The two attacks on Natanz were very damaging to Iranian claims that they do not have a nuclear weapons program. In the aftermath of both attacks it became clear that Iran was using powerful new centrifuge designs to create nuclear material that was far more refined (above 20 percent) than needed for a nuclear power plant. Iran needs a lot of nuclear material refined to 90 percent to make nuclear weapons. The data Mossad made public in 2018 and the aftermath of the 2021 attack demonstrate that Iran is still seeking nuclear weapons.

This growing number of Mossad operations in Iran has led to public criticism, often by the senior clerics who actually rule the country. There has been more of this public criticism in Iran because the government has, for decades, devoted major resources to “destroying Israel.” That effort has consistently, and often spectacularly failed at great cost to Iran. This makes the religious dictatorship look incompetent because, these senior clerics always insisted, they were doing God’s Work. The 2021 Mossad attack made a lot more Iranians realize that the Mossad was apparently entrenched inside Iran and finding more Iranians willing to work with Mossad against projects many Iranians agreed were endangering and impoverishing Iran, and a major cause of the declining living standards and growing crackdowns by the IRGC (Islamic Revolutionary Guard Corps) and police. The IRGC knew that the Israelis had been successful at establishing a clandestine Mossad presence in Arab nations but thought Iranians were too sophisticated for that. That might have been the case for Iranians who trusted their government. That trust began to erode decades ago and even the IRGC, in one of its recent “actual public opinion” reports to the religious leadership, revealed that most Iranians now hated their government and many were also fed up with Islam. Which brings us to the present, as Iranian leaders realize that many Iranians are willingly and effectively working with the enemy.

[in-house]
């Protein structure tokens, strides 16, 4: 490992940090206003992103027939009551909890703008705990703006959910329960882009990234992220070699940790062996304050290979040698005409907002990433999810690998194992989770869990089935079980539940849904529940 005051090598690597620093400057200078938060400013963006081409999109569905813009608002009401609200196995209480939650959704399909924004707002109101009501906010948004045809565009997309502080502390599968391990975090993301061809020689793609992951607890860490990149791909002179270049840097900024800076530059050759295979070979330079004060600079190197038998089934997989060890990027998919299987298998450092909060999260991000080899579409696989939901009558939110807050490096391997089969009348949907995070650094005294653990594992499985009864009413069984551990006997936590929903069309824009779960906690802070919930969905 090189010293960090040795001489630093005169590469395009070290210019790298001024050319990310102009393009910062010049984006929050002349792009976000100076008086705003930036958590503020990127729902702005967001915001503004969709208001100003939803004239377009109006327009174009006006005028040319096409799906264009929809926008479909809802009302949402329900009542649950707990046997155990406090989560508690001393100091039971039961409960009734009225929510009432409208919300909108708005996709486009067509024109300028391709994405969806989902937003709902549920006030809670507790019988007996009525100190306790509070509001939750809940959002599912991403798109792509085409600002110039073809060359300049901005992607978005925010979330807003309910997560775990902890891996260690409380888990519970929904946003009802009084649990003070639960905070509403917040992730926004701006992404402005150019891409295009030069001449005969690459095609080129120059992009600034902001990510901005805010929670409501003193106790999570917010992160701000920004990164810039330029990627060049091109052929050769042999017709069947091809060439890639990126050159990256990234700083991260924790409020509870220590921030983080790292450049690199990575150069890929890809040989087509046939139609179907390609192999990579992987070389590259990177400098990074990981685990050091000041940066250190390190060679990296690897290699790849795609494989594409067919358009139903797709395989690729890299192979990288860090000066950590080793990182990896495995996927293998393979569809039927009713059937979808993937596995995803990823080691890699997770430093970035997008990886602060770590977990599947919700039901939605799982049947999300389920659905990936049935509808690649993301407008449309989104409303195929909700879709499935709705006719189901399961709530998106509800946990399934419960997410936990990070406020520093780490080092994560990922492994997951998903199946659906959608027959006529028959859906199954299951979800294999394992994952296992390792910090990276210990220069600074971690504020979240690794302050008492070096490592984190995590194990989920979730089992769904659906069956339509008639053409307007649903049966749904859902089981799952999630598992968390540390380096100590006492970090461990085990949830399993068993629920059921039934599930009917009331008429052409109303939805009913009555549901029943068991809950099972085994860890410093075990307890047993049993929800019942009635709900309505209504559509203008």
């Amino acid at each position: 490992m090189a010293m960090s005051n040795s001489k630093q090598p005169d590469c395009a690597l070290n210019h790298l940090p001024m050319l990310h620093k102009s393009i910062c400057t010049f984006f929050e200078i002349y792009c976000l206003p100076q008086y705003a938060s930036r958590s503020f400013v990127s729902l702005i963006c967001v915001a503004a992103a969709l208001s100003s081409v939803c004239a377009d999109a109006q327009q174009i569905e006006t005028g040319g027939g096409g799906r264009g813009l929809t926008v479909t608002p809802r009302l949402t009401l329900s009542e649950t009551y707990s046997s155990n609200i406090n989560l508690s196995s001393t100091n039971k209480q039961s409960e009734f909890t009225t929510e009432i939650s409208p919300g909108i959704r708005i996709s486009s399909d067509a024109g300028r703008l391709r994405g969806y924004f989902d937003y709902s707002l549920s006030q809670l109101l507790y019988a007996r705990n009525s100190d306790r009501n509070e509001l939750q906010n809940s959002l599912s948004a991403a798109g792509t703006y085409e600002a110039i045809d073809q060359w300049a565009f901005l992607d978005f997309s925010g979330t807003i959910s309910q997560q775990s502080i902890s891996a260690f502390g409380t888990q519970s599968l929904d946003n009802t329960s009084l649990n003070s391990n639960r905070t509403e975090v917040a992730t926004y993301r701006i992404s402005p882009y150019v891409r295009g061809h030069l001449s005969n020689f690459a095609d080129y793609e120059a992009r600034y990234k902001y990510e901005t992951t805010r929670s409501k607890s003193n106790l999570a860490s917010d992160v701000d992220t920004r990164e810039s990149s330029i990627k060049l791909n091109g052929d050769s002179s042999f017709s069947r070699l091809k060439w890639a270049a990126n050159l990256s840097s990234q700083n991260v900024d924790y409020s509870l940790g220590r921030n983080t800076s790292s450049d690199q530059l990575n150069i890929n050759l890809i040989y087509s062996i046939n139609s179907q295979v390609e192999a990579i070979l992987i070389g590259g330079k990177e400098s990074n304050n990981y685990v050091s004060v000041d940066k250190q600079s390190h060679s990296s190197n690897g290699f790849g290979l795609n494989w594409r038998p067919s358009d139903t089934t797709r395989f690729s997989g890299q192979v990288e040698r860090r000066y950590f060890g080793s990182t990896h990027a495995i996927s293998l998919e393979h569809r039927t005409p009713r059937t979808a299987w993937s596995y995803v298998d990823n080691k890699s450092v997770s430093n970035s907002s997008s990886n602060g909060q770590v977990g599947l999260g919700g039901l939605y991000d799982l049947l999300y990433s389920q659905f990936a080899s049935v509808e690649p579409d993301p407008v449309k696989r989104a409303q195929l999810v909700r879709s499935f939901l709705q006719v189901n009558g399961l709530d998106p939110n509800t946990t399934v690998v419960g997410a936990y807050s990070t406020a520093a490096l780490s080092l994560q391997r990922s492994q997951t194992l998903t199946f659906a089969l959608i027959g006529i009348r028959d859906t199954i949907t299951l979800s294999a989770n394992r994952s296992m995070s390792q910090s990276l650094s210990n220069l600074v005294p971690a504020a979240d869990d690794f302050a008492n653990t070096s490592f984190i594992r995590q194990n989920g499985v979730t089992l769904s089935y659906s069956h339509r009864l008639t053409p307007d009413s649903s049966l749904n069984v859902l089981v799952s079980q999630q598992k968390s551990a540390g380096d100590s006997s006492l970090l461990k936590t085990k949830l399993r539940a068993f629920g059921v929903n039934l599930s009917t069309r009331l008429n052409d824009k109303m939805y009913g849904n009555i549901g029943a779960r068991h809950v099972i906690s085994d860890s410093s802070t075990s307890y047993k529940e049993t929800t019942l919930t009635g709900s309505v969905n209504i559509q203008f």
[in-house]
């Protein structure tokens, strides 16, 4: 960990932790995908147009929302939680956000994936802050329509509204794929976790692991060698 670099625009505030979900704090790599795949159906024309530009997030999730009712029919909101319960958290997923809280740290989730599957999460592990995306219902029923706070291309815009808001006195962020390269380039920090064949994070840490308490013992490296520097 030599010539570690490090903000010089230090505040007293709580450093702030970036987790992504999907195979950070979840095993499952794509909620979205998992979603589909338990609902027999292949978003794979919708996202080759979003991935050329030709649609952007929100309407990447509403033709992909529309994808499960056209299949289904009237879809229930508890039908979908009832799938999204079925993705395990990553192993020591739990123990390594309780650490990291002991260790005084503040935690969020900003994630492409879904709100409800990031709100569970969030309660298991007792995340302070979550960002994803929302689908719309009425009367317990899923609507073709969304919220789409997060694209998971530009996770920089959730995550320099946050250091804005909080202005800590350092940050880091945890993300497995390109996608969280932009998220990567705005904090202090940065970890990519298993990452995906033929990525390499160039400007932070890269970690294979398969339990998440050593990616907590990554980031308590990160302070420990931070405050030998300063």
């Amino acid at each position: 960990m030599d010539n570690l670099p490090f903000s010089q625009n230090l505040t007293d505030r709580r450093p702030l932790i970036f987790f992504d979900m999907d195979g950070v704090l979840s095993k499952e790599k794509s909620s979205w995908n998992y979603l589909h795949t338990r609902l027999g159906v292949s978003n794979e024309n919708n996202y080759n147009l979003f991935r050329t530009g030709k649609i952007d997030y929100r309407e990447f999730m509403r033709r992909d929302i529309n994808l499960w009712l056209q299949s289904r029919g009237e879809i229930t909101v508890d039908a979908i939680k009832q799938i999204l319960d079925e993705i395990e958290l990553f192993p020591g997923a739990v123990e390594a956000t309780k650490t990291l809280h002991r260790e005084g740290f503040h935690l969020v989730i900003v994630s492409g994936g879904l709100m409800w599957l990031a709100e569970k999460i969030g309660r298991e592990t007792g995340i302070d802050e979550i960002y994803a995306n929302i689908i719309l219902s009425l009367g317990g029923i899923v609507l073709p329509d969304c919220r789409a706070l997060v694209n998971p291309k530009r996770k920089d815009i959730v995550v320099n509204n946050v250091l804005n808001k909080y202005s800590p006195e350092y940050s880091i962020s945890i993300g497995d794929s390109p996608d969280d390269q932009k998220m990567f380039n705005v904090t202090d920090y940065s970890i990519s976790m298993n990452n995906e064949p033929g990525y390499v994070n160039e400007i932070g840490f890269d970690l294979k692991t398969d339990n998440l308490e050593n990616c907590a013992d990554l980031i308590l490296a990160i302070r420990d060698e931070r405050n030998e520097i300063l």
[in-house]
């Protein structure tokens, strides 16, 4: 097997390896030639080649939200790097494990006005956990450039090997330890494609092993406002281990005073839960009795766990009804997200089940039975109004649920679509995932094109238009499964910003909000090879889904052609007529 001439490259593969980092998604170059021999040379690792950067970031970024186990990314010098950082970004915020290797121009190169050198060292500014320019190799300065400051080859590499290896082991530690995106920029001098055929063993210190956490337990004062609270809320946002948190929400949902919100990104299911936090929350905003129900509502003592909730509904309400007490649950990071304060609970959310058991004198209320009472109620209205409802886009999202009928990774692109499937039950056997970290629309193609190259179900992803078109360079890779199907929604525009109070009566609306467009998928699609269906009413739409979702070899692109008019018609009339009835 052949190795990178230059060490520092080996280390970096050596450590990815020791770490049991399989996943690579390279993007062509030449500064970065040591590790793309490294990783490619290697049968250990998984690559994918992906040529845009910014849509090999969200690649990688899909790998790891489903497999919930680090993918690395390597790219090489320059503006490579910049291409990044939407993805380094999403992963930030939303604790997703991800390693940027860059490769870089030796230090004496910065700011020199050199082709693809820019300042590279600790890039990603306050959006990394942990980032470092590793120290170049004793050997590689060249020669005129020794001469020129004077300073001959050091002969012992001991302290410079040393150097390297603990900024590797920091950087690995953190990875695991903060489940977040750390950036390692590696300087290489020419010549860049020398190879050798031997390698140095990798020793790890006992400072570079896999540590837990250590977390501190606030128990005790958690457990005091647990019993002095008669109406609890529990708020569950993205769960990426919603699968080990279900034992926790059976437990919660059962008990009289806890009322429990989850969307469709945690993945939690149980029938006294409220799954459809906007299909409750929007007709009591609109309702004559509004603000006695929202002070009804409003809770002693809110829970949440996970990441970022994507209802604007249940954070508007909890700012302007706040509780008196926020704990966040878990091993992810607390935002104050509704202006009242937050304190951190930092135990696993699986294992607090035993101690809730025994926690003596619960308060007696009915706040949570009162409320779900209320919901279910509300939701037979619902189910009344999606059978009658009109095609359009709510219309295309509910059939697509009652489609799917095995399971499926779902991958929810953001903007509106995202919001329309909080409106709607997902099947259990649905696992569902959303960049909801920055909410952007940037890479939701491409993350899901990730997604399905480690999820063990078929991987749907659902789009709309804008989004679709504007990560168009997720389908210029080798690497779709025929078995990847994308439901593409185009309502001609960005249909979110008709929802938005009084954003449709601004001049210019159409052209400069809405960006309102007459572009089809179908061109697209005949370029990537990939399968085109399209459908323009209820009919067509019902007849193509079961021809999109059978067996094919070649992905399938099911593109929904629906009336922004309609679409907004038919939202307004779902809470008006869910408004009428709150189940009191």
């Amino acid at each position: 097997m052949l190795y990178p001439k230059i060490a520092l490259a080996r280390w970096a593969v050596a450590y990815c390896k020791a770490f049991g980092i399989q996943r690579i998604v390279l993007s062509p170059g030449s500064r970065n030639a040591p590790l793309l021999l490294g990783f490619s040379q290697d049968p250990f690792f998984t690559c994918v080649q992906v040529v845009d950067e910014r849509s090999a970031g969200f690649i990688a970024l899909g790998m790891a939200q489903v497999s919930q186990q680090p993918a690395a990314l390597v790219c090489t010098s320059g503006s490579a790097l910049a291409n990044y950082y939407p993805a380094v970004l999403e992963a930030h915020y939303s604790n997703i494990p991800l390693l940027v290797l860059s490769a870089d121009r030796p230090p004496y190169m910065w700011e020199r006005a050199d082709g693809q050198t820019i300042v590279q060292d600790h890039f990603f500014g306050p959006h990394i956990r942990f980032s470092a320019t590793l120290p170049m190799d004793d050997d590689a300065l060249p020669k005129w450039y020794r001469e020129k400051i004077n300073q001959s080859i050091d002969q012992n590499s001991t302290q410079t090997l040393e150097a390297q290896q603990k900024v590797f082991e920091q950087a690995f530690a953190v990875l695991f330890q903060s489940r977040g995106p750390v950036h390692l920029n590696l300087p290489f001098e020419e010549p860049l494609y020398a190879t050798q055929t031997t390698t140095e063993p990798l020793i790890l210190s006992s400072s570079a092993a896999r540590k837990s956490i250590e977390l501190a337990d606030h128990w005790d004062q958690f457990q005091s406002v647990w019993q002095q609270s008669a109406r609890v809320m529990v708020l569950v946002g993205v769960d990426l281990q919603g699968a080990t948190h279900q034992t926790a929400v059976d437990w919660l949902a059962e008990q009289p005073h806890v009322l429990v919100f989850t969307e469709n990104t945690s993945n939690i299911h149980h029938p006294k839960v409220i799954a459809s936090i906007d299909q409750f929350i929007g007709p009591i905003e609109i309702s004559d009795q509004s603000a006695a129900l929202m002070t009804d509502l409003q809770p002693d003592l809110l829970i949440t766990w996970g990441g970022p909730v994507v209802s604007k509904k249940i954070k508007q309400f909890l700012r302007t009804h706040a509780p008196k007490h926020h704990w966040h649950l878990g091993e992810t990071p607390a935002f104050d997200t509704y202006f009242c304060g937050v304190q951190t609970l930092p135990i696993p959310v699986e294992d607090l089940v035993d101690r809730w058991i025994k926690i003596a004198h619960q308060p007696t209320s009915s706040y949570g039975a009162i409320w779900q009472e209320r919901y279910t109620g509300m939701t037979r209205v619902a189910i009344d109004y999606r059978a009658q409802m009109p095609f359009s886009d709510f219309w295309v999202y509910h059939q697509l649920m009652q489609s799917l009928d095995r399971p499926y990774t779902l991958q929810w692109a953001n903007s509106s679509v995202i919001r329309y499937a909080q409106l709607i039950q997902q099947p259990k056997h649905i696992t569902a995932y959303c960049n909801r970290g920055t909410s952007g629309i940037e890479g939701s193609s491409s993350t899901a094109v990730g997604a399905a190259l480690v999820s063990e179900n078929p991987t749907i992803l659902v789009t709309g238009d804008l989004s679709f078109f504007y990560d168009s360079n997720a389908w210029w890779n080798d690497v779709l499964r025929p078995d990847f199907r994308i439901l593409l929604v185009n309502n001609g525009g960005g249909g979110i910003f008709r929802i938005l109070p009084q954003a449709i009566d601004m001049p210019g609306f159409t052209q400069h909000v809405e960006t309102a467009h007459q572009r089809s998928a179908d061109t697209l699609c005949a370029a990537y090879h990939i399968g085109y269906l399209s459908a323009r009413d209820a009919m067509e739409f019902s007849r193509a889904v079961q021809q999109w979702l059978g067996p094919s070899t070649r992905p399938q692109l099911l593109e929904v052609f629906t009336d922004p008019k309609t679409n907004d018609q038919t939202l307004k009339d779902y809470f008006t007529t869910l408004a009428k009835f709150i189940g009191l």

Iran is trying to portray itself to foreigners as the innocent victim of Israeli aggression. Iranians insist that Natanz was only producing enriched uranium suitable for power plant fuel. But recent IAEA reports describe evidence that Iran is seeking to develop a nuclear bomb and needs highly (to 90 percent purity) uranium for that. The foreigners are not as easy to deceive as before but more questions are being asked about Natanz. Inside Iran the “accidental” fire at Natanz in mid-2020, described as a construction accident, is now being revisited as details come out of how Mossad agents inside Natanz got 150 kg of explosives into the underground complex and managed to hide them, and their remote-control detonators, where they would not be found and would do maximum damage when detonated.

Even before this bold Israeli attack on Natanz, Iran was violating the IAEA inspection requirements for the 2015 treaty that lifted the Iranian economic sanctions. Since Natanz Iran has announced further restrictions on the IAEA and is demanding that full compliance with the 2015 treaty be restored before Iran will negotiate the restoration of the IAEA inspections. This is unacceptable to the United States, where a new government came to power in early 2021 and announced it was willing to rejoin the 2015 treaty that the previous government had suspended in 2017 because Iran was cheating on the nuclear weapons restrictions of the 2015 treaty. Those accusations proved to be true and Iran is not changing its negotiating tactics.

The threatened Israeli airstrikes never had the underground enrichment facilities as a primary target. An Israeli airstrike would go after targets on the surface that are also vital to the nuclear weapons or ballistic missile program. What bothers Iran is that Israel probably knows a lot more about those other targets and to what extent their destruction would cripple the Iranian nuclear and ballistic missile programs. This is a more worrisome Israeli threat, especially their ability to do what Iranian leaders believed unlikely or impossible.